It’s clearly discernible that there is no tracing. Now I will add the following dependency:


Just hit the same endpoint once again, but still no luck or log!

A bit of internet searching revealed you also need to add actuator to make it work.

It contains an ObservationAutoConfiguration that provides an injectable instance of ObservationRegistry (if it doesn’t already exist), and configures ObservationHandlers for collecting metrics and traces. .


Hitting the same endpoint again produces logs like this:

2024-02-24T00:11:06.050+06:00  INFO 18463 --- [rest-api] [nio-8080-exec-1] [65d8dfb96a137925ba56091d26f33e80-ba56091d26f33e80] x.r.t.restapi.web.MessageController   : Received message: Message(header=some header, content=some content)
2024-02-24T00:11:06.053+06:00  INFO 18463 --- [rest-api] [nio-8080-exec-1] [65d8dfb96a137925ba56091d26f33e80-ba56091d26f33e80] x.r.t.r.service.MessageServiceImpl    : Handling message Message(header=some header, content=some content)

See? [65d8dfb96a137925ba56091d26f33e80-ba56091d26f33e80] this part here contains the trace id and span id.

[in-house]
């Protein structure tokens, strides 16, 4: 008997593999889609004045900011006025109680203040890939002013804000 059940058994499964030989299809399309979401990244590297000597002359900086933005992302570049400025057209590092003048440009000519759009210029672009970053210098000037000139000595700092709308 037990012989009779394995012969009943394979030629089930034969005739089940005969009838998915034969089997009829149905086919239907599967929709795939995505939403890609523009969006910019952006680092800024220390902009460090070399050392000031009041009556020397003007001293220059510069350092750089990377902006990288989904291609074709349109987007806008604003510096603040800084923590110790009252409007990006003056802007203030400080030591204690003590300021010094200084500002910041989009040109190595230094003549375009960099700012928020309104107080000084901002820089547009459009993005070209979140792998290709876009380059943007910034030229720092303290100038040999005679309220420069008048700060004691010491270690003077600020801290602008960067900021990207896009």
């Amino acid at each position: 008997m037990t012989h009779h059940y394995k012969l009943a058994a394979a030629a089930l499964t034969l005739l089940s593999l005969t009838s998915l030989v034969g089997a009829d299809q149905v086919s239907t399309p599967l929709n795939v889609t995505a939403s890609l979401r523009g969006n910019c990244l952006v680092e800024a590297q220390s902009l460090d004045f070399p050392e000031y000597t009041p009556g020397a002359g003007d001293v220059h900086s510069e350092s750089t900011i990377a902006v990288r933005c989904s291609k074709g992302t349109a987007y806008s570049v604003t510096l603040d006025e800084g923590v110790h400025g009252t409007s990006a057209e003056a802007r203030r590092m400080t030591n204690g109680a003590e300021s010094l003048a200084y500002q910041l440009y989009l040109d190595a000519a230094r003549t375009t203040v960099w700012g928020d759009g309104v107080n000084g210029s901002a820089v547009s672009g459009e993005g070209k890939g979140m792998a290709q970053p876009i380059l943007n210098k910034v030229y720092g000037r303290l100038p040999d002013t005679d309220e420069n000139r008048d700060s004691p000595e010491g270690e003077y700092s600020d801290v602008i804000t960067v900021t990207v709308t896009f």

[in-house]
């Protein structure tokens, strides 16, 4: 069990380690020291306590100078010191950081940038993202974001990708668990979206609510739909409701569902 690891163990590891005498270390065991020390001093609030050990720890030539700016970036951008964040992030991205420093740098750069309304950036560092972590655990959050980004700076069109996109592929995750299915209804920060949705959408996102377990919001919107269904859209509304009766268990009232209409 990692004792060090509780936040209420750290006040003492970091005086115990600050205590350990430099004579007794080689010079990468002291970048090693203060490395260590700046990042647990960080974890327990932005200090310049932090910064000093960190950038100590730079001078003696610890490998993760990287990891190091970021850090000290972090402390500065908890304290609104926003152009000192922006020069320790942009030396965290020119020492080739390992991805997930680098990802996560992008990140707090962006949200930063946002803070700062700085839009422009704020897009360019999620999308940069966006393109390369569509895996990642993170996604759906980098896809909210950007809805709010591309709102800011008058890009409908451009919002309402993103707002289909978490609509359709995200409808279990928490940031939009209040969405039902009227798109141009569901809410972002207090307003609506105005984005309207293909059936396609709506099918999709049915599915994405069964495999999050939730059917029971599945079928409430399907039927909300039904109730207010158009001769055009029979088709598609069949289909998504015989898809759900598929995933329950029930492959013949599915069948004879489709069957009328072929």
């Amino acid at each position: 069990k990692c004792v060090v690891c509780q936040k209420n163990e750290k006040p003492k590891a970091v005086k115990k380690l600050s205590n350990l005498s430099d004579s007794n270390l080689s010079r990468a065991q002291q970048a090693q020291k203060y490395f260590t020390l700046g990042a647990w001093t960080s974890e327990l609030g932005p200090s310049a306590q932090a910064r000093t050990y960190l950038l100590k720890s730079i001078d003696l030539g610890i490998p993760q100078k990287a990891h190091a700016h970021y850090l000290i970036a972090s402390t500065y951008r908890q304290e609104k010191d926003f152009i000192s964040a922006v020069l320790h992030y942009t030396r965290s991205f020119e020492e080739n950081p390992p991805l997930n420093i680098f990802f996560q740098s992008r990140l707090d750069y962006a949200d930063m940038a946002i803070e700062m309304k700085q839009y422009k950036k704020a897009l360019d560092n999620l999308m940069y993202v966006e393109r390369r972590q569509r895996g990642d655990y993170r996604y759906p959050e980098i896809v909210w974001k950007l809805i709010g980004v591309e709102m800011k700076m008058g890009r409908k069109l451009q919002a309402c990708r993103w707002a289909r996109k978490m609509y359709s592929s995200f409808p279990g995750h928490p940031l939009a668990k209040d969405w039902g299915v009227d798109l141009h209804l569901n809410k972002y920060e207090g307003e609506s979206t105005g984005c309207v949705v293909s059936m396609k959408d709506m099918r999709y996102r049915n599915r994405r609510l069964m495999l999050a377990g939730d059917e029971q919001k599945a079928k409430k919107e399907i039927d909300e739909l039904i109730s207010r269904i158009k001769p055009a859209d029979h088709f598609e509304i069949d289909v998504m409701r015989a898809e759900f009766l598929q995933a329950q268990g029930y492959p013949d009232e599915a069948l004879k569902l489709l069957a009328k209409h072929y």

Now let’s see If we can call another service and if traceId gets propagated there.

I have created another service rest-api-2 , which has the necessary controller, service as well as required dependencies.

Now we will use the shiny new rest-client to make an http call from rest-api to rest-api-2.

I have modified the MessageServiceImpl in rest-api to look like this:

public class MessageServiceImpl implements MessageService {

 private final RestClient restClient;
 public MessageServiceImpl(@Value("${rest-api-2.url}") String restApi2Url) {
     this.restClient  = RestClient.builder().baseUrl(restApi2Url)
         .defaultHeader("Content-Type", MediaType.APPLICATION_JSON_VALUE).build();


 public void handleMessage(Message message) {"Handling message {}", message); "/process-message").body(message).retrieve();